Raskolnikov’s fictive essay—which the reader never sees but is only paraphrased for her by its writer—is called ‘On Crime.’ In it, he posits that certain men are extra-moral, or, beyond the law. History yields, every now and then, a Napoleonic hero who, in the present, is always doomed to the status of criminal even if he is praised in successive generations as an innovator. This Raskolnikov explains to Razumihin and Porfiry long after he himself committed murder earlier in the book.
For Raskolnikov, a man capable of turning his crime into something beneficial and also having the nerve and intelligence to deal with the ramifications of his actions is beyond good and evil, as it were. The ‘common men’ fulfill their ‘conservative duty’ when they punish lower criminals.
The incredible danger of this ideology would seem quite easy to deal with. One has only to challenge the grammar of Raskolnikov’s presuppositions. The very fact that some men are subject to the law and some men are beyond it would lead one to ask on what grounds it can be known which man is which. This is precisely the question that Porfiry raises when he suggests that these two types of men should be marked somehow—perhaps by uniform.
Of this man beyond the law, Porfiry says: ‘Tell me, please, are there many people who have the right to kill others, these extraordinary people? I am ready to bow down to them, of course, but you must admit it’s alarming if there are a great many of them, eh?’
Raskolnikov assures him that these men are very few and that other men who do not have a right to kill never get very far in their crime or have much to say due precisely to the fact that they do not level up to the higher kind of man.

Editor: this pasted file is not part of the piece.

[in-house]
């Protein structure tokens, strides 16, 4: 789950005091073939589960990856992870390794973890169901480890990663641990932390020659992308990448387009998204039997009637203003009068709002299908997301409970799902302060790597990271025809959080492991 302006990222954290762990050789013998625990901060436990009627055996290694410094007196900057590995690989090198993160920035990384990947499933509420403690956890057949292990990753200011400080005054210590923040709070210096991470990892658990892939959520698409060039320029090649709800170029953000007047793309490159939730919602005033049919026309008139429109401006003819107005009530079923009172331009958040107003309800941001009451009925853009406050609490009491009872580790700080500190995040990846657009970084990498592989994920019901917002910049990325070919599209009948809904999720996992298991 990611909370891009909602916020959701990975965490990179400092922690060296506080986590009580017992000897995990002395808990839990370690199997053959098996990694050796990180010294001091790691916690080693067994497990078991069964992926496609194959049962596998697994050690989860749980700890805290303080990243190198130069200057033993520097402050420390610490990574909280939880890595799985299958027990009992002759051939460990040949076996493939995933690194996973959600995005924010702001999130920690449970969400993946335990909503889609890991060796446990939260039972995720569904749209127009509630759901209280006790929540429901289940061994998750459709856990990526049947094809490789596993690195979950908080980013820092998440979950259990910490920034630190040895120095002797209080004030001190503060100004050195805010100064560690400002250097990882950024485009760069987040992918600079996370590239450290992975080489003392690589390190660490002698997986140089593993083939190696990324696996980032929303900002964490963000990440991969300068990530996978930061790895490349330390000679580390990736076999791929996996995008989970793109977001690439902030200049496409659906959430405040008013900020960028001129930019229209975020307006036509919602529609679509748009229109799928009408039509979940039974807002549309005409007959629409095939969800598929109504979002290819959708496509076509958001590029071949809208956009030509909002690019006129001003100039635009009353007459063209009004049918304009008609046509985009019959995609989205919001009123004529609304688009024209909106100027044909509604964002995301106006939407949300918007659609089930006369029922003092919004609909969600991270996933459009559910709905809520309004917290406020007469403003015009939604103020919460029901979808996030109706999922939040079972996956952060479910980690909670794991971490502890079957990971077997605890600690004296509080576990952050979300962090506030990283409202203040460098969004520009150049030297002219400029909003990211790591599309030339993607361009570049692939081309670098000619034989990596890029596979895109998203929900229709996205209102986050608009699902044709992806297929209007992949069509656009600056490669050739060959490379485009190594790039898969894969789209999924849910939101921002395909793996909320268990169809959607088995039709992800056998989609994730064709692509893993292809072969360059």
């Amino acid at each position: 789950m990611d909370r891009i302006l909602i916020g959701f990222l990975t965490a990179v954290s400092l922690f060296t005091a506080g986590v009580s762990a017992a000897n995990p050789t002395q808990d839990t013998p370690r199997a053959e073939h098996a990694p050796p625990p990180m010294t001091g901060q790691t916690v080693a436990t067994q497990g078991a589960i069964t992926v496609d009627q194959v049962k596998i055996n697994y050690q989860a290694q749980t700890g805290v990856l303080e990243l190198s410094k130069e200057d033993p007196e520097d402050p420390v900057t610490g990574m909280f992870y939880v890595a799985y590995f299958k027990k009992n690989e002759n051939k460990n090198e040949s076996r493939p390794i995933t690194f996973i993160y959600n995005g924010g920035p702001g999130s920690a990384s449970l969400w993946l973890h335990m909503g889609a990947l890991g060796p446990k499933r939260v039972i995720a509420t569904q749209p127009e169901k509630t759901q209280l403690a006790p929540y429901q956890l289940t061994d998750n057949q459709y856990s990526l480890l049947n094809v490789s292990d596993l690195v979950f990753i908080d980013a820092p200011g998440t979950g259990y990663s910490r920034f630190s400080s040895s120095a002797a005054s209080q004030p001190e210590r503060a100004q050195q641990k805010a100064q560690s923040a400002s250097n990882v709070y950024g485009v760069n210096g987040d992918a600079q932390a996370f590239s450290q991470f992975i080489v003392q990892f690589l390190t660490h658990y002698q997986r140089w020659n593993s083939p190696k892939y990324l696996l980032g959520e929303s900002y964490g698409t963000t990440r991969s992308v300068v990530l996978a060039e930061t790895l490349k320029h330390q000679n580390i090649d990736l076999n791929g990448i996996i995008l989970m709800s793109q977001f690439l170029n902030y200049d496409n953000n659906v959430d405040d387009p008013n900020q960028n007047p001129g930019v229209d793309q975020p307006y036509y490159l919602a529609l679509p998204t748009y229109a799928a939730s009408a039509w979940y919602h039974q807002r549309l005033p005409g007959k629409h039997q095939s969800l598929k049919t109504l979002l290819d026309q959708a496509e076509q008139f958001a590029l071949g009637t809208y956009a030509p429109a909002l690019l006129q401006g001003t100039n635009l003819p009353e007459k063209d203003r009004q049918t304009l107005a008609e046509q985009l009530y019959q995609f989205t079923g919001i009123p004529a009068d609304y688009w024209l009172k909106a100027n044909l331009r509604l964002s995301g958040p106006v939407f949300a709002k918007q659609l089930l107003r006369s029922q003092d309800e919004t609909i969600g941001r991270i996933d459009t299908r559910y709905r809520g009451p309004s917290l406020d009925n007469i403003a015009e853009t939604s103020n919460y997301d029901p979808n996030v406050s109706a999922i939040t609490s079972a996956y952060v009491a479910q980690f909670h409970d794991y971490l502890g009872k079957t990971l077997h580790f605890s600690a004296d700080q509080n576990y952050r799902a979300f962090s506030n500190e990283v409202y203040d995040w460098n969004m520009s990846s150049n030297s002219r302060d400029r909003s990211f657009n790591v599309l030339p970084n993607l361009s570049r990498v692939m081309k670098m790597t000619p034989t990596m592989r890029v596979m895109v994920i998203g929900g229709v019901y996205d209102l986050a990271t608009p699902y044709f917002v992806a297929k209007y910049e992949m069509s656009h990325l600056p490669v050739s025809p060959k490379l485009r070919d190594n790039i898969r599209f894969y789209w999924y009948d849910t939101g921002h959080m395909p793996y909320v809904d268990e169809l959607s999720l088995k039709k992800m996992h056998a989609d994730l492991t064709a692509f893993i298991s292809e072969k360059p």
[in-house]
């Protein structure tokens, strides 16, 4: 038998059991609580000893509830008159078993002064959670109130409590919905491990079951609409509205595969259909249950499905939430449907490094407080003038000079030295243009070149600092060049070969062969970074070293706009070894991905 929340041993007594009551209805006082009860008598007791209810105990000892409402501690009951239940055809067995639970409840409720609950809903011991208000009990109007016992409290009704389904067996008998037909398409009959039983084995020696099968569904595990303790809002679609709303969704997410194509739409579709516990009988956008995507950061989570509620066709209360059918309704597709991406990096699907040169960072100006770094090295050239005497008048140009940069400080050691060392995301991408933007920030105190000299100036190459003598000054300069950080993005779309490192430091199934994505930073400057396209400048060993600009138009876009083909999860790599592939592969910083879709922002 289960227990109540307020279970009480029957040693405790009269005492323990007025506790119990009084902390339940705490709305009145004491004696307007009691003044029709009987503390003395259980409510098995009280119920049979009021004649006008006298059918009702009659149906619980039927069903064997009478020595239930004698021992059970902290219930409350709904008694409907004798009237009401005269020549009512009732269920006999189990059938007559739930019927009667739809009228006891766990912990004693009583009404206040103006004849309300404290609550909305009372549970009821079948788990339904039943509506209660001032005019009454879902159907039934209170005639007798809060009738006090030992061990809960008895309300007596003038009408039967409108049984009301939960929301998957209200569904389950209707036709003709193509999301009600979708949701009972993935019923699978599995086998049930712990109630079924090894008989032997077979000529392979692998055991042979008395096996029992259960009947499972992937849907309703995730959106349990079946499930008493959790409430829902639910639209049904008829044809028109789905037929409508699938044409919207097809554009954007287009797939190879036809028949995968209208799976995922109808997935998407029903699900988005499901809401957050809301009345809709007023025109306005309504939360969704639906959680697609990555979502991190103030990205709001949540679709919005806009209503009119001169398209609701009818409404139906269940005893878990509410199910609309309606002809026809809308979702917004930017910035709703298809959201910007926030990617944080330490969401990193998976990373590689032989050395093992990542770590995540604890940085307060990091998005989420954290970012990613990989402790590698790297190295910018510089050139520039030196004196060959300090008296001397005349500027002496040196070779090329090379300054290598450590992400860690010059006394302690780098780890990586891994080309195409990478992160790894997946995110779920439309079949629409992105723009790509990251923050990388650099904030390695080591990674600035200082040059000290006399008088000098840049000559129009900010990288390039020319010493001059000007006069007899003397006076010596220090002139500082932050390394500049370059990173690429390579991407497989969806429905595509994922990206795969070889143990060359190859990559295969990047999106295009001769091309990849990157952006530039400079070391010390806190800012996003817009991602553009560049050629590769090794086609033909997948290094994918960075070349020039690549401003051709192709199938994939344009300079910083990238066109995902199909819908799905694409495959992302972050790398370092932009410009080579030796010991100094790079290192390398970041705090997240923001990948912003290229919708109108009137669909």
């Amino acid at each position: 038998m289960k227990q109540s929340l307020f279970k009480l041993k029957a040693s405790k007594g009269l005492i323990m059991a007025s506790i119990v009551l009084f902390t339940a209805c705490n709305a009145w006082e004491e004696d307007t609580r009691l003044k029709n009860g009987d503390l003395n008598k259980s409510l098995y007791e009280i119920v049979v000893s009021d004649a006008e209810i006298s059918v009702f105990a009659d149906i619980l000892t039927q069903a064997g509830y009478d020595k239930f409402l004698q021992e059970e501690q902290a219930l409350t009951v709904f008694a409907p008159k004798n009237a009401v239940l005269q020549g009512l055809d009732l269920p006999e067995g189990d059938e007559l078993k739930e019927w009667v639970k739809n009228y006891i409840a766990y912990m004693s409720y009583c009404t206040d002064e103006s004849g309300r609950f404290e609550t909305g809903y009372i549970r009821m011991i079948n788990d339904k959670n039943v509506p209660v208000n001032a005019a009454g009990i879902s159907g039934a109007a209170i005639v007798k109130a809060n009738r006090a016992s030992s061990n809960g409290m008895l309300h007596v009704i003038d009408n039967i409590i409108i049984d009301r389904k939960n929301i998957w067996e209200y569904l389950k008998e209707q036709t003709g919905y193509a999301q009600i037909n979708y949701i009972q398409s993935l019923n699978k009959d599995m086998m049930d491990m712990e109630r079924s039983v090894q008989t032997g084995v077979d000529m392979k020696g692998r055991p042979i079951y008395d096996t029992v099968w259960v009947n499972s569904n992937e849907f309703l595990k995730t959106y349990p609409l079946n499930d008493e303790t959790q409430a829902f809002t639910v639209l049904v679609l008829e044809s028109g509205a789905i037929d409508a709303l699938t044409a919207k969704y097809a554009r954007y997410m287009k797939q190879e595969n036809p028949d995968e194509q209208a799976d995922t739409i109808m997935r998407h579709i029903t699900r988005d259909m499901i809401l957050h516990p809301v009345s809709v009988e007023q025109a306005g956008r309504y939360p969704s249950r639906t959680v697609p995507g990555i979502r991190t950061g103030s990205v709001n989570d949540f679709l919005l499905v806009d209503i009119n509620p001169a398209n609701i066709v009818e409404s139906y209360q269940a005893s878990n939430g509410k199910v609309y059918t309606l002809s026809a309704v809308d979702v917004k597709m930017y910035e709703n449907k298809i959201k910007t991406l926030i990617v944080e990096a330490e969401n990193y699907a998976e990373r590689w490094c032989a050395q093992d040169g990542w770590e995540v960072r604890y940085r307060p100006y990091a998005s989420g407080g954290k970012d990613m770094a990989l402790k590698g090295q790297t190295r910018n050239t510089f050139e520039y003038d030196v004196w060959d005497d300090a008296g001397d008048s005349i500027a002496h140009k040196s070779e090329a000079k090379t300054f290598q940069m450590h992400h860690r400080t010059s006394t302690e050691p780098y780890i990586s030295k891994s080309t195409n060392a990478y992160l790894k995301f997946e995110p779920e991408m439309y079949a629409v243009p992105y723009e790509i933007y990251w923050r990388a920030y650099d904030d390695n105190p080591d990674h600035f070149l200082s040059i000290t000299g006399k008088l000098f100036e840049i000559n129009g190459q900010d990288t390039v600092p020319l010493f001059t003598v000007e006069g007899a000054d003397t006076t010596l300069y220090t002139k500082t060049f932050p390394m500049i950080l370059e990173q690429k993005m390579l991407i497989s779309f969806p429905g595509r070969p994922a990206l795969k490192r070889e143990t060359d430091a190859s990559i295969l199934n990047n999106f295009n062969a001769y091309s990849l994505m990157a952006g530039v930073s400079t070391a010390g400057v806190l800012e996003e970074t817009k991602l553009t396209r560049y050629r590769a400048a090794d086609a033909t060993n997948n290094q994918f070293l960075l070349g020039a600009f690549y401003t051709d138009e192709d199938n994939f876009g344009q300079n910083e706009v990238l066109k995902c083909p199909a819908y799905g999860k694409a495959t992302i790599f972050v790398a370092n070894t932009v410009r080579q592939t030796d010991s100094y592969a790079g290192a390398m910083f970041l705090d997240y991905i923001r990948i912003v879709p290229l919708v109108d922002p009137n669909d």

At first, Raskolnikov’s conclusions would seem convincing enough. After all, judges, statesmen and juries are always making decisions about life and death though when they order someone’s death, it is never called ‘murder’ but ‘execution,’ (precisely a point that Stirner made). However, the key flaw in Raskolnikov’s idea is the very soft spot that Porfiry has for the law.
Later in the argument, Raskolnikov says, ‘One thing only is clear, that the appearance of all these grades and sub-divisions of men must follow with unfailing regularity some law of nature. That law, of course, is unknown at present, but I am convinced that it exists, and one day may become known.’
In other words, the law is an order created by men, but nature has its own law. As long as Raskolnikov’s opponents believe in the sovereignty of the law, they can believe in the sovereignty of any given natural law so long as it seems reasonable.
There’s something very telling that happens just after Raskolnikov’s initial monologue paraphrasing his ‘On Crime.’ In conclusion, he says, ‘till the New Jerusalem, of course!’
To this, Porfiry says, ‘Then you believe in the New Jerusalem, do you?’
Raskolnikov answers in the affirmative. When asked if he believes in God, he answers in the affirmative. When asked if he believes in the raising of Lazarus from the dead, he answers in the affirmative.
Constantly second-guessing him, Porfiry asks, ‘Literally?’
‘Literally,’ Raskolnikov responds a final, decisive time.
This very small aside in the conversation reveals much about the moral dialogue of the novel. It would be too easy for Razumihin and Porfiry if Raskolnikov was a common revolutionary or nihilist—one of the characters ever haunting the streets of Dostoyevsky’s Saint Petersburg. We learn, rather, that Raskolnikov is a biblical literalist, or at least claims to be one for the sake of the debate.